The last fence marked a change in ownership and with it land management styles…which had a dramatic affect on the river.  That was pretty much it for open pasture and what followed was a set of messy wooded banks more reminiscent of the lower Pecatonica.  Following a surprise stand of firs, the rest of the trip was mostly corn country which together with the tall mud banks gave this a constricted and tunnel-like feel (in sharp contrast to the first half of the trip).  I ended the trip at Oak Park Road which wasn’t the easiest take-out but could have been easier had I properly scouted this better before hand.

In conclusion this was a mixed bag trip.  The rolling green hills, rapids, the sandstone outcrop, and zero logjams were great.  But the four low fences were a downer, and the water and bank quality were never that great.  Pecatonica newbies should start elsewhere (such as on the East Branch or downstream of Darlington), but locals or rugged paddlers looking for a new adventure and not minding low fences can have a good time.

My adventure didn’t end at the take-out though.  My plan was do a bike shuttle back to the car over a long and hilly stretch of back county roads.  But soon after biking up the first hill, my front tire sprang a leak (this has happened four times in the past two years).  This forced me to hide my bike in the ditch and walk the rest of the way.  Hiking shuttles are possible, but can be unpleasant.  In this case I was hiking 6 miles over steep hills and in 90+ degree heat.  On top of this, I did this in aquatic shoes not designed for long hikes and developed several huge blisters on my feet.  Mercifully my shuttle came to an end two hours later when I finally reached my car.

Noteworthy Wildlife:

Some dragonflies, a few spooked turtles, ducks, migrating geese and many, many cows.  The highlight was an otter family I saw near the end of the trip.

Put-in:

Powell Road was a mediocre bridge access with good shoulder parking.  I made this excessively difficult by launching southwest of the bridge where the bank was steep but close to parking.  In hindsight, launching northeast of the bridge would have been significantly easier.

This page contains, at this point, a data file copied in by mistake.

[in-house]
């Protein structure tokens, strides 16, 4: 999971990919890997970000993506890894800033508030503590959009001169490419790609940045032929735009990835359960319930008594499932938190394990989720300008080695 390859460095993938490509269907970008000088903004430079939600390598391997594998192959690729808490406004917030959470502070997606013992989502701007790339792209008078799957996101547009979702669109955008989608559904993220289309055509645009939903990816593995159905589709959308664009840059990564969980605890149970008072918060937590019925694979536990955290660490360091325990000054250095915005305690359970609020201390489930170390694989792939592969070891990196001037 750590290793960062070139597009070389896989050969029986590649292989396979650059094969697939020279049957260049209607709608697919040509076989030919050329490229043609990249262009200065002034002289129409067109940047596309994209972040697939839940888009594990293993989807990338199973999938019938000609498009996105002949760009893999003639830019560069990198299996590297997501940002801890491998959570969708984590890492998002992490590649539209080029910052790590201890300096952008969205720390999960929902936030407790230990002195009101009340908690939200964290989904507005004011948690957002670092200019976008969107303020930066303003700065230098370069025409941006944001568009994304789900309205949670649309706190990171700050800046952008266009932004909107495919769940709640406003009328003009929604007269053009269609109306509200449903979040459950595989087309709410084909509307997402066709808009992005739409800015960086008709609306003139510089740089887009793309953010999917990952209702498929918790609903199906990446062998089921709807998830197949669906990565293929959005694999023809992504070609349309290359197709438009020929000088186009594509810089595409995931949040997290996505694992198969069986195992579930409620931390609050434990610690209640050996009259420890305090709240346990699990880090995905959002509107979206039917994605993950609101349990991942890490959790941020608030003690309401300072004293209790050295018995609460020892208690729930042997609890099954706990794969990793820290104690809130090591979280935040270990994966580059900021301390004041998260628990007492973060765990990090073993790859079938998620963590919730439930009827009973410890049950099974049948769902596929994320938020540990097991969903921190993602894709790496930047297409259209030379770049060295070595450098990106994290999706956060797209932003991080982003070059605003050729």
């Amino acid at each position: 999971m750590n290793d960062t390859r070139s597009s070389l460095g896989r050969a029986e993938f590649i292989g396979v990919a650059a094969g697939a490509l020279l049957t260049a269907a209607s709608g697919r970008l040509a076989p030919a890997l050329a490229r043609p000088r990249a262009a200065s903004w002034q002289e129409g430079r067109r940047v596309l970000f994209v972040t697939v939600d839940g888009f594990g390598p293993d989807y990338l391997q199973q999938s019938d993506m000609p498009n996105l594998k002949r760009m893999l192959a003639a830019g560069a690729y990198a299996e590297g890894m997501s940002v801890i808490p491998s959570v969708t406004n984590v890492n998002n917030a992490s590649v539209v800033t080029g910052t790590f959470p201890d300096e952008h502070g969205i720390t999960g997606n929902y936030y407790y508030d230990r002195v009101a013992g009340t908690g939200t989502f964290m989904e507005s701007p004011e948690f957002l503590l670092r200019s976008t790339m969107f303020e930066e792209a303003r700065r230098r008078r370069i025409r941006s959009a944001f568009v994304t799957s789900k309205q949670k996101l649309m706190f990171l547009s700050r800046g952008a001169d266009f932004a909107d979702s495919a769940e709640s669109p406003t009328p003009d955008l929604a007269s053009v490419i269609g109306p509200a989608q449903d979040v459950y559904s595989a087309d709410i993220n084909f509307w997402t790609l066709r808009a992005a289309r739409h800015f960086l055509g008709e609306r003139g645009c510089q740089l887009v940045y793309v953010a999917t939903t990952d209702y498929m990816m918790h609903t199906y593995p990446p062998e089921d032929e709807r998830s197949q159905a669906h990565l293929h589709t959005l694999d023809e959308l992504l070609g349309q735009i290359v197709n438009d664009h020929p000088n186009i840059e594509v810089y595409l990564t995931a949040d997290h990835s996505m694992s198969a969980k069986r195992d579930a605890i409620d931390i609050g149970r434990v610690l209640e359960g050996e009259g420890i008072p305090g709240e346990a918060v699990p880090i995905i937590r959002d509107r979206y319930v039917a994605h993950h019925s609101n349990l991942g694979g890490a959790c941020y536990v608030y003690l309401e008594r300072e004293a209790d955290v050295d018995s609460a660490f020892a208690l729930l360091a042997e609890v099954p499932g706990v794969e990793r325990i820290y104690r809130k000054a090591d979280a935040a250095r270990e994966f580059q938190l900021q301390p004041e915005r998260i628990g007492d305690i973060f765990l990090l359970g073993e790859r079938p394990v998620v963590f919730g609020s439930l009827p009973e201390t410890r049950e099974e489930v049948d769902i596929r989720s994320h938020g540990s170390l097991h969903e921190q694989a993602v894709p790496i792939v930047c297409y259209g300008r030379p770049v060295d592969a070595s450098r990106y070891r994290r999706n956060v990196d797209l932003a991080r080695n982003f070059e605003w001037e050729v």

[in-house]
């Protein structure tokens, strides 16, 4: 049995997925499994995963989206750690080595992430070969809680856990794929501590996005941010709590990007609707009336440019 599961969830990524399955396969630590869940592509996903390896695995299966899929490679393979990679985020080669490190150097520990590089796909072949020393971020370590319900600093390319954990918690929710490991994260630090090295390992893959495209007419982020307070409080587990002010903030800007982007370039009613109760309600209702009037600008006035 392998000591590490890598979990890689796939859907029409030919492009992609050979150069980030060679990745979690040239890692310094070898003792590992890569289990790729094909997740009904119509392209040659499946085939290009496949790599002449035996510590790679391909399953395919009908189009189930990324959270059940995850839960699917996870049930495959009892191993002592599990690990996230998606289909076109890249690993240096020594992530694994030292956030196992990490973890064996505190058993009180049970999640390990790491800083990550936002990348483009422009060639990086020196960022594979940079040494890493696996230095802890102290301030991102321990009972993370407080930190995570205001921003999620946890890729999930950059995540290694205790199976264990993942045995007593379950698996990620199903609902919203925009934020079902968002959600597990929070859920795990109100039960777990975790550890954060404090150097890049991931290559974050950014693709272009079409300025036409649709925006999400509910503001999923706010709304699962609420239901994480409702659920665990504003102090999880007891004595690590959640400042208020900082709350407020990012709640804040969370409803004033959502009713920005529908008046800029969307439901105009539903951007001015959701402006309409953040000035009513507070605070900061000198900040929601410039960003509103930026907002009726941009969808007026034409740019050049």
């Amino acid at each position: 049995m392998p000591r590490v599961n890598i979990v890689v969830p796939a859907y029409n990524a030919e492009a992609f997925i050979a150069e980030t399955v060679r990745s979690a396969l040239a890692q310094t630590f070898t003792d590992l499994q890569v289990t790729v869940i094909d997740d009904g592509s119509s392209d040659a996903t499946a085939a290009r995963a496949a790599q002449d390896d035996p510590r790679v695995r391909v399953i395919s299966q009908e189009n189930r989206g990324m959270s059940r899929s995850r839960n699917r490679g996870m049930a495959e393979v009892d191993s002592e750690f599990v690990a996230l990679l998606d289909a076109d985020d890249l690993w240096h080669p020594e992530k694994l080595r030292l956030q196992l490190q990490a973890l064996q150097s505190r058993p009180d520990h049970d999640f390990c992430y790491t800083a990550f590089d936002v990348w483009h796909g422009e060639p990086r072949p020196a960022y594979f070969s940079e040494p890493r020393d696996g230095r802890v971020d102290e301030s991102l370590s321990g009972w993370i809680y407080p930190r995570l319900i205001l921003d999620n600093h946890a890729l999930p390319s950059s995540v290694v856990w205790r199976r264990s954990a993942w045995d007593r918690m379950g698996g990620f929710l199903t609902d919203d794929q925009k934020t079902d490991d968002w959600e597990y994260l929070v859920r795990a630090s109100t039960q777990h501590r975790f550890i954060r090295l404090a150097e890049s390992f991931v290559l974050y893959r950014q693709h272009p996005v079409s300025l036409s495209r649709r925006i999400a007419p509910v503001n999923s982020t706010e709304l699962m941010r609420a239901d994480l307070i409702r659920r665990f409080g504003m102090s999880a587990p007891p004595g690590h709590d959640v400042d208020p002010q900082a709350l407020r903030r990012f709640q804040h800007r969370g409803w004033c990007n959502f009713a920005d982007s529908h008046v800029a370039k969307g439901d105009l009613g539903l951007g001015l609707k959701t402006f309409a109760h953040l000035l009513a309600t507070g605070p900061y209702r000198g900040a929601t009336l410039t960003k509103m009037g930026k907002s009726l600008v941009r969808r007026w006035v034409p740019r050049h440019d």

An alternate access 3.1 miles upstream would be at Jones Branch Road.  It would not be difficult to launch here by the wheelchair fishing ramp.  This bonus section is unexplored territory though and while it likely has a few fun rapids and several large outcrops, I estimate it could have 3-5 logjams.

Take-out:

I took out at Oak Park Road which again I made more difficult than need be as I climbed out along the northwest bank which was steep and overgrown.  Much better in hindsight would have been the southwest corner which while still somewhat steep and weedy, would have been significantly easier.

An alternate take-out 3.6 miles upstream would be under the Hwy 151 bridge.  While this would be an easy access, you would have to travel over a private drive owned by Blackstone Cattle to get to it.  Get permission from this company before launching here (608-516-9697).

Shuttle & Rental Information:

The bike shuttle while paved and with little traffic is very difficult because of the hills.  This route would involve 6.0 miles, 384′ of ascent and 302′ of descent.

Hazards, Logjams and Current:

Current:  Mostly slow, but a few minor rapids here and there.

Logjams:  No logjams.  There are a few strainers, but they should be easy to avoid.

Fences:  This is an issue.  There are two low electric fences upstream of Hwy 151.  There is another low electric fence downstream of Hwy 151 which is followed by a very low barbed wire fence.  I was able to get under the 3 electric fences and lifted the barbed one over my head.  …but I’m very experienced at dealing with obstacles like this and these four fences are likely too low for most paddlers.  If you do this section wait for lower water levels as portaging these fences would be very difficult.

Cattle:  There are a decent number of cattle on this stretch.  The cows upstream of Hwy 151 were pretty harmless and moved when I got close.  The steers downstream of Hwy 151 were less inclined to budge but did move when I got close.  No bulls were sighted.  You should be ok…just give these animals a wide berth and make sure none step in your boat.

River Depth and Navigability:

There is a gauge at Darlington, but that may not be entirely representative as it is 15-20 miles downstream and at that point the river is significantly larger.

  • < 100 CFS:  The river infrequently gets this low.  Most of this stretch should be navigable, but you might have to walk 2-3 rapids.
  • 101-210 CFS:  An average fall depth.  Mostly navigable but with very bumpy rapids.
  • 211-250 CFS:  An average summer depth.  Likely a good target for paddling.
  • 251-290 CFS:  An above average depth that should be doable.